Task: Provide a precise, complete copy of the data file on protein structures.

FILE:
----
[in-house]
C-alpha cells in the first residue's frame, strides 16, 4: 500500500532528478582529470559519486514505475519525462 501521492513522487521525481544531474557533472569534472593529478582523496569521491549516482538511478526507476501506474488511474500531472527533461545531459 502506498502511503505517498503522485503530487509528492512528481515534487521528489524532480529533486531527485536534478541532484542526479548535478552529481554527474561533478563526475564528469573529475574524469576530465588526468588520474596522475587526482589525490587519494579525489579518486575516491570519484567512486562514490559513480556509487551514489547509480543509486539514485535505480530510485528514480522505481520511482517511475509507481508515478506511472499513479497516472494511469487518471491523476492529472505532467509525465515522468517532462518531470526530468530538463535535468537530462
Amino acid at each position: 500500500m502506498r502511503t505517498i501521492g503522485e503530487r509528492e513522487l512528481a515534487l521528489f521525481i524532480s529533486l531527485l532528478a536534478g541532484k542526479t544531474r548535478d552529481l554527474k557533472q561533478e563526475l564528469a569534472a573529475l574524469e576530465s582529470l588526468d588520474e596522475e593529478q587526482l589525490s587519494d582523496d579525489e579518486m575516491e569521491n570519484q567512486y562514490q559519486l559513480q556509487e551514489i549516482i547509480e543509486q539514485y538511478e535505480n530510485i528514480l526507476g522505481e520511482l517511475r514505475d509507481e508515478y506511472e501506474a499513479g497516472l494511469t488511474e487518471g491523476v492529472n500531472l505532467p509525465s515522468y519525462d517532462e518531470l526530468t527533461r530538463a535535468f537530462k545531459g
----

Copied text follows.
[in-house]
C-alpha cells in the first residue's frame, strides 16, 4: 500500500532528478582529470559519486514505475519525462 501521492513522487521525481544531474557533472569534472593529478582523496569521491549516482538511478526507476501506474488511474500531472527533461545531459 502506498502511503505517498503522485503530487509528492512528481515534487521528489524532480529533486531527485536534478541532484542526479548535478552529481554527474561533478563526475564528469573529475574524469576530465588526468588520474596522475587526482589525490587519494579525489579518486575516491570519484567512486562514490559513480556509487551514489547509480543509486539514485535505480530510485528514480522505481520511482517511475509507481508515478506511472499513479497516472494511469487518471491523476492529472505532467509525465515522468517532462518531470526530468530538463535535468537530462
Amino acid at each position: 500500500m502506498r502511503t505517498i501521492g503522485e503530487r509528492e513522487l512528481a515534487l521528489f521525481i524532480s529533486l531527485l532528478a536534478g541532484k542526479t544531474r548535478d552529481l554527474k557533472q561533478e563526475l564528469a569534472a573529475l574524469e576530465s582529470l588526468d588520474e596522475e593529478q587526482l589525490s587519494d582523496d579525489e579518486m575516491e569521491n570519484q567512486y562514490q559519486l559513480q556509487e551514489i549516482i547509480e543509486q539514485y538511478e535505480n530510485i528514480l526507476g522505481e520511482l517511475r514505475d509507481e508515478y506511472e501506474a499513479g497516472l494511469t488511474e487518471g491523476v492529472n500531472l505532467p509525465s515522468y519525462d517532462e518531470l526530468t527533461r530538463a535535468f537530462k545531459g